Regardless of  Castro’s motives, given his sympathetic comments on the Jewish people and Israel, perhaps it is time that both Hugo Chavez’s Venezuela and Luiz Inacio Lula De Silva’s Brazil stopped allying themselves with Mahmoud Ahmadinejad’s Anti-Semitic and Genocidal regime in Iran.  Maybe Venezuela and Brazil  ought look to Castro as an example with regards to relations with Israel and the Jewish people?

History of Jews in Cuba

The Jewish people have had a history in Cuba ever since the Spanish started settling there in the year 1492 (which was also the year that the Spanish expelled the Jews from the Iberian Peninsula). The Jewish population mostly consisted of Marrnos (Jews who were forced to convert to Christianity in Spain) and a significant Sephardic community. The community grew to 60,000+ strong up until the Communist revolution in Cuba that occurred in 1959.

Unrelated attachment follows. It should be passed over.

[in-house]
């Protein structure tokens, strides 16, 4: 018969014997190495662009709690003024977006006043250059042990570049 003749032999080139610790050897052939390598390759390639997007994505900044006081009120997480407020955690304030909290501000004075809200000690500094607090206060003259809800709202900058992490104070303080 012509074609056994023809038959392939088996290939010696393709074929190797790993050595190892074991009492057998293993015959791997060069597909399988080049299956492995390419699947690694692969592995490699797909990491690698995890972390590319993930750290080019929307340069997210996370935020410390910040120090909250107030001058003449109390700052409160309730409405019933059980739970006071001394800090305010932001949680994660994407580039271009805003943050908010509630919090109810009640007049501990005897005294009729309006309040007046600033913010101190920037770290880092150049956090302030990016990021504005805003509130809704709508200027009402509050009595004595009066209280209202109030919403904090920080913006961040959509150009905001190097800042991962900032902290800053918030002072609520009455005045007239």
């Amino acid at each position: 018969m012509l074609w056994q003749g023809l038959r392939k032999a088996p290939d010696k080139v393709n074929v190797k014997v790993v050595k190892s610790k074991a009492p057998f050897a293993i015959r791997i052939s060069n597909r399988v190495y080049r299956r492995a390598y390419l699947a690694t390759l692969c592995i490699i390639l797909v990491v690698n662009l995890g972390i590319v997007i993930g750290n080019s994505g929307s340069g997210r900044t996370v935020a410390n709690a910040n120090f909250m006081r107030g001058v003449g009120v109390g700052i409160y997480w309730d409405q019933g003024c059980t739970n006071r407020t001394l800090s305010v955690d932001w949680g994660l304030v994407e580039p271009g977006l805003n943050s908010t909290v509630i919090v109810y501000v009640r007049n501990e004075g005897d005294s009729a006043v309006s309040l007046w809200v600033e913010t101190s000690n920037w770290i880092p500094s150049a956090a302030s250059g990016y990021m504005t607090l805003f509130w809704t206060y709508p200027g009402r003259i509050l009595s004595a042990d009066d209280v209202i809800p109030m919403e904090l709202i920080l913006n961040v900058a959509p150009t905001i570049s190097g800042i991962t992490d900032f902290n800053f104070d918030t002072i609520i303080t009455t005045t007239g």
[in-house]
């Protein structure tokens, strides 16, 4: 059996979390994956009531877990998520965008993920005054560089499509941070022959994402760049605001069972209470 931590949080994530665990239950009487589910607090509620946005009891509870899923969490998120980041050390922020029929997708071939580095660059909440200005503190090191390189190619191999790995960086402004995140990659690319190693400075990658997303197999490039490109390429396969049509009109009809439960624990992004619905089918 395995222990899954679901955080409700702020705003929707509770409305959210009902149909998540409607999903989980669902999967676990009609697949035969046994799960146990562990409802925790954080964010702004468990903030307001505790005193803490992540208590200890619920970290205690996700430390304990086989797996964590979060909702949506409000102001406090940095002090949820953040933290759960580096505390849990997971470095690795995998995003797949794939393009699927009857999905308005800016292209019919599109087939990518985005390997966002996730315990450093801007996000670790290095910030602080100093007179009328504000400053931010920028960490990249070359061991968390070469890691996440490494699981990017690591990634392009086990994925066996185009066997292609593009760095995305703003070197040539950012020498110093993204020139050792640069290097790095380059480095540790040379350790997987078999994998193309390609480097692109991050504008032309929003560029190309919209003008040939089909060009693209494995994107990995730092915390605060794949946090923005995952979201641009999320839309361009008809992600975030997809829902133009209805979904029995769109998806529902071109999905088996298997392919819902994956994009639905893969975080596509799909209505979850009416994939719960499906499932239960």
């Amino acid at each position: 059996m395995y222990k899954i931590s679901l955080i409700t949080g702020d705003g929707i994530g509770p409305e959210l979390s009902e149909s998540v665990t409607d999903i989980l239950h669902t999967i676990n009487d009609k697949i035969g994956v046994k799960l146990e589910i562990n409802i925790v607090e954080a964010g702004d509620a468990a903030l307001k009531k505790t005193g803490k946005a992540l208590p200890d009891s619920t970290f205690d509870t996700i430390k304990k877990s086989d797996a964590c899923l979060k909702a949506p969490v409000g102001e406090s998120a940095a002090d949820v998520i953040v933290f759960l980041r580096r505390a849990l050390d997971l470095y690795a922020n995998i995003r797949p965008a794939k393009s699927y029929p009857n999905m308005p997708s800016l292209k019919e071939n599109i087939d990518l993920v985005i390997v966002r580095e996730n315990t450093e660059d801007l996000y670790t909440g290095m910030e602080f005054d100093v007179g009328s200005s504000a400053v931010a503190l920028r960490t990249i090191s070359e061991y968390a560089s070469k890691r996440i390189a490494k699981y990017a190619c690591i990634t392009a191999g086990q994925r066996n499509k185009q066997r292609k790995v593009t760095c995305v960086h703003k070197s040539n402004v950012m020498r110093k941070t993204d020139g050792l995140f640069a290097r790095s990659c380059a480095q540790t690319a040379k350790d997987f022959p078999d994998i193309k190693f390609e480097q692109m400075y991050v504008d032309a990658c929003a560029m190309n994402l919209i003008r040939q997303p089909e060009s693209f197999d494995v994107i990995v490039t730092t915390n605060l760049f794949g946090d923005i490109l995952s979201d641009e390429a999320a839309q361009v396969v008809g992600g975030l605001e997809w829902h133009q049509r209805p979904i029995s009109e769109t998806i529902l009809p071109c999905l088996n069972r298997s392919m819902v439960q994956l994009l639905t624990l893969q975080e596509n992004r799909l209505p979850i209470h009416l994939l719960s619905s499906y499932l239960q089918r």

Unlike the mass exodus of Jews from other countries that were due to Anti-Semitism, the mass exodus of Jews that left Cuba for the United States and other countries was mainly due to economic reasons at the time, due to the fact that the communist regime of Fidel Castro nationalized all the businesses in Cuba, including the many ones owned and operated by the Jews of Cuba. The once 60,000 + strong Jewish community eventually dwindled down to 1600 people.

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Rhonda Spivak, Editor

Publisher: Spivak's Jewish Review Ltd.